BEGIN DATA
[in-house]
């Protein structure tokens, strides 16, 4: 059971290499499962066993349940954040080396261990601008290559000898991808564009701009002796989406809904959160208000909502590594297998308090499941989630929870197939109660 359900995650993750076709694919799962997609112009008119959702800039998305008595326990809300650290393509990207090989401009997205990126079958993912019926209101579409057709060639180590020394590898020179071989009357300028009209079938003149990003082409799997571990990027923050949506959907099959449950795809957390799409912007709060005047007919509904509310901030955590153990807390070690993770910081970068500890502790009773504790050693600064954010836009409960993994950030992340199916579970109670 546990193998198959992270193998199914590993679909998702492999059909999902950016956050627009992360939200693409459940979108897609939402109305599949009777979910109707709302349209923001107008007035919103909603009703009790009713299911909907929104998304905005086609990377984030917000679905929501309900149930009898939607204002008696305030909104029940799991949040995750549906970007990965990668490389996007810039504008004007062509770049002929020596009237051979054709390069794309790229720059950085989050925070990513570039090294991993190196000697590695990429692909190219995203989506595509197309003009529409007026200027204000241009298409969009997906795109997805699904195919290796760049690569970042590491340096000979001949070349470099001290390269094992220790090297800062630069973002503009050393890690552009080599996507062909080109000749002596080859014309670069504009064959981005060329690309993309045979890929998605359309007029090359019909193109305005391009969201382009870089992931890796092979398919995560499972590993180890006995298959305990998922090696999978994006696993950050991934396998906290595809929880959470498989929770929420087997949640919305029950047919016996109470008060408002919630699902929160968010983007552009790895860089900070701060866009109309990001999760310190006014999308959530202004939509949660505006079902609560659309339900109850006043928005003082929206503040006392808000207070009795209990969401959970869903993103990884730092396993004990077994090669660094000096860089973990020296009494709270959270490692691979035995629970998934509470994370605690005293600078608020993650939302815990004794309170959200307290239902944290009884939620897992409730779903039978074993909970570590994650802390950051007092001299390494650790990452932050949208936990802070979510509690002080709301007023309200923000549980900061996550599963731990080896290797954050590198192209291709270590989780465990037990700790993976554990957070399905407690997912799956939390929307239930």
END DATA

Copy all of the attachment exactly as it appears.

[in-house]
């Protein structure tokens, strides 16, 4: 059971290499499962066993349940954040080396261990601008290559000898991808564009701009002796989406809904959160208000909502590594297998308090499941989630929870197939109660 359900995650993750076709694919799962997609112009008119959702800039998305008595326990809300650290393509990207090989401009997205990126079958993912019926209101579409057709060639180590020394590898020179071989009357300028009209079938003149990003082409799997571990990027923050949506959907099959449950795809957390799409912007709060005047007919509904509310901030955590153990807390070690993770910081970068500890502790009773504790050693600064954010836009409960993994950030992340199916579970109670 546990193998198959992270193998199914590993679909998702492999059909999902950016956050627009992360939200693409459940979108897609939402109305599949009777979910109707709302349209923001107008007035919103909603009703009790009713299911909907929104998304905005086609990377984030917000679905929501309900149930009898939607204002008696305030909104029940799991949040995750549906970007990965990668490389996007810039504008004007062509770049002929020596009237051979054709390069794309790229720059950085989050925070990513570039090294991993190196000697590695990429692909190219995203989506595509197309003009529409007026200027204000241009298409969009997906795109997805699904195919290796760049690569970042590491340096000979001949070349470099001290390269094992220790090297800062630069973002503009050393890690552009080599996507062909080109000749002596080859014309670069504009064959981005060329690309993309045979890929998605359309007029090359019909193109305005391009969201382009870089992931890796092979398919995560499972590993180890006995298959305990998922090696999978994006696993950050991934396998906290595809929880959470498989929770929420087997949640919305029950047919016996109470008060408002919630699902929160968010983007552009790895860089900070701060866009109309990001999760310190006014999308959530202004939509949660505006079902609560659309339900109850006043928005003082929206503040006392808000207070009795209990969401959970869903993103990884730092396993004990077994090669660094000096860089973990020296009494709270959270490692691979035995629970998934509470994370605690005293600078608020993650939302815990004794309170959200307290239902944290009884939620897992409730779903039978074993909970570590994650802390950051007092001299390494650790990452932050949208936990802070979510509690002080709301007023309200923000549980900061996550599963731990080896290797954050590198192209291709270590989780465990037990700790993976554990957070399905407690997912799956939390929307239930």